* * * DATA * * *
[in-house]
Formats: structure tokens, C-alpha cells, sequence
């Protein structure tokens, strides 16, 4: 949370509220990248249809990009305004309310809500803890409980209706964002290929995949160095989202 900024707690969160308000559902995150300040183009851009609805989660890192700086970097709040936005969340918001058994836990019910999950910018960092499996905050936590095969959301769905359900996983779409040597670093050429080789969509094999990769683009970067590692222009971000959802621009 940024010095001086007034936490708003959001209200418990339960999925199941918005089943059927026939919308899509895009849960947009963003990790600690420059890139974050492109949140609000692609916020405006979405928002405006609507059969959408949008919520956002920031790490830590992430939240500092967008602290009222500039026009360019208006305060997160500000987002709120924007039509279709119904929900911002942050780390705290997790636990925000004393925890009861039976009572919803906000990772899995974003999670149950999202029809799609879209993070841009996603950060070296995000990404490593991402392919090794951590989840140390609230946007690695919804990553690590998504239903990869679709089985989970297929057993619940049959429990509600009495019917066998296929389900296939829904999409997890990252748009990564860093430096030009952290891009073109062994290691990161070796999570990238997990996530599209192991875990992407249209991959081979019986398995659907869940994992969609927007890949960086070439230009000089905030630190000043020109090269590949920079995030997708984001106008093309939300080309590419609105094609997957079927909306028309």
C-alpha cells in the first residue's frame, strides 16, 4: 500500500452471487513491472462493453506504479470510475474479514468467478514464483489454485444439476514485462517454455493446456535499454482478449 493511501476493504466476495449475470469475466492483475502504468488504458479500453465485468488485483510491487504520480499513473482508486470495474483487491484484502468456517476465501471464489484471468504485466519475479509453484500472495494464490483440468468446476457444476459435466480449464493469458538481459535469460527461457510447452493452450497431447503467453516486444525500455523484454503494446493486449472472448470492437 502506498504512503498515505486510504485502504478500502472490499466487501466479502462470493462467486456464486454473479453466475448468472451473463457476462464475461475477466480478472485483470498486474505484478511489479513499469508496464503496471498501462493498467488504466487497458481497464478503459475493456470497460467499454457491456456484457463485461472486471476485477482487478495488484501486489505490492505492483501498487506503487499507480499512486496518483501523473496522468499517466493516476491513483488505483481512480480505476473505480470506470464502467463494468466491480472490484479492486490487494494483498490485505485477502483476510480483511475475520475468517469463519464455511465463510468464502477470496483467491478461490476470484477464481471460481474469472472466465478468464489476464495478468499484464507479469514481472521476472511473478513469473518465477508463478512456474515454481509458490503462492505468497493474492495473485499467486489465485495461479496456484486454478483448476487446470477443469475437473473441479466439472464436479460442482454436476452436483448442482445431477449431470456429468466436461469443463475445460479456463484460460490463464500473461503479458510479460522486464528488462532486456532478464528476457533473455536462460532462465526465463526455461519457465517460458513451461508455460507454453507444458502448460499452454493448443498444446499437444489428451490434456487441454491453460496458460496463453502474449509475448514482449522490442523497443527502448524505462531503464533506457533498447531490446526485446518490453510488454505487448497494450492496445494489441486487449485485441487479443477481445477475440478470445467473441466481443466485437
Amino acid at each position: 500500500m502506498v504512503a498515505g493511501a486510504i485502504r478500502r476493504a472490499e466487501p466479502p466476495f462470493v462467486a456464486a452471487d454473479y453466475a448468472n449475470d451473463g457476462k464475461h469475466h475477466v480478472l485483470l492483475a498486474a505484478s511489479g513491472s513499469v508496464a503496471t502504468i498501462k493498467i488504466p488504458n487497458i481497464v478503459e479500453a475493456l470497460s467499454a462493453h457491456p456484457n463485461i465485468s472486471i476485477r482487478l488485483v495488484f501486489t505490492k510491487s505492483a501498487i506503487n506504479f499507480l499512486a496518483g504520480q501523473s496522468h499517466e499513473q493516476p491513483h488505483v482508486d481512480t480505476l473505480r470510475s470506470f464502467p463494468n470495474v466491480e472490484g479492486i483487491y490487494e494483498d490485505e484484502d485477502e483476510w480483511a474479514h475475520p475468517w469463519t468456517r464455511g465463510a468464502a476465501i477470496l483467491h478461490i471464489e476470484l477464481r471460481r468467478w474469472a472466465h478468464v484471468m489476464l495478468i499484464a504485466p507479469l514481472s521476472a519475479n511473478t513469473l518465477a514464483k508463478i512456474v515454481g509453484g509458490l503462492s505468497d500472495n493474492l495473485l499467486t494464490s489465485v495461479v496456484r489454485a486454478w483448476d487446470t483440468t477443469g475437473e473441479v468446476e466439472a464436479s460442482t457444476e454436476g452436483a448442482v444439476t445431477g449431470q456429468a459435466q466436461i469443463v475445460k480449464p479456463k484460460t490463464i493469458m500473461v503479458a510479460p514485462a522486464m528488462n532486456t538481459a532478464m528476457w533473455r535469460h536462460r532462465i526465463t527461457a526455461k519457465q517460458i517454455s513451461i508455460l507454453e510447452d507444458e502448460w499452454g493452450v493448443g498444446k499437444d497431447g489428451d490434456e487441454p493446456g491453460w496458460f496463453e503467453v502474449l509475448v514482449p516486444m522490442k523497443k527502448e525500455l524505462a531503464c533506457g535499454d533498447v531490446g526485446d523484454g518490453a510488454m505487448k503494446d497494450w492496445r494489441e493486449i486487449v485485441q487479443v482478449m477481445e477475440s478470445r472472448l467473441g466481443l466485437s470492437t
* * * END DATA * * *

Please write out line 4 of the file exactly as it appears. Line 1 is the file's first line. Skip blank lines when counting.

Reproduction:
C-alpha cells in the first residue's frame, strides 16, 4: 500500500452471487513491472462493453506504479470510475474479514468467478514464483489454485444439476514485462517454455493446456535499454482478449 493511501476493504466476495449475470469475466492483475502504468488504458479500453465485468488485483510491487504520480499513473482508486470495474483487491484484502468456517476465501471464489484471468504485466519475479509453484500472495494464490483440468468446476457444476459435466480449464493469458538481459535469460527461457510447452493452450497431447503467453516486444525500455523484454503494446493486449472472448470492437 502506498504512503498515505486510504485502504478500502472490499466487501466479502462470493462467486456464486454473479453466475448468472451473463457476462464475461475477466480478472485483470498486474505484478511489479513499469508496464503496471498501462493498467488504466487497458481497464478503459475493456470497460467499454457491456456484457463485461472486471476485477482487478495488484501486489505490492505492483501498487506503487499507480499512486496518483501523473496522468499517466493516476491513483488505483481512480480505476473505480470506470464502467463494468466491480472490484479492486490487494494483498490485505485477502483476510480483511475475520475468517469463519464455511465463510468464502477470496483467491478461490476470484477464481471460481474469472472466465478468464489476464495478468499484464507479469514481472521476472511473478513469473518465477508463478512456474515454481509458490503462492505468497493474492495473485499467486489465485495461479496456484486454478483448476487446470477443469475437473473441479466439472464436479460442482454436476452436483448442482445431477449431470456429468466436461469443463475445460479456463484460460490463464500473461503479458510479460522486464528488462532486456532478464528476457533473455536462460532462465526465463526455461519457465517460458513451461508455460507454453507444458502448460499452454493448443498444446499437444489428451490434456487441454491453460496458460496463453502474449509475448514482449522490442523497443527502448524505462531503464533506457533498447531490446526485446518490453510488454505487448497494450492496445494489441486487449485485441487479443477481445477475440478470445467473441466481443466485437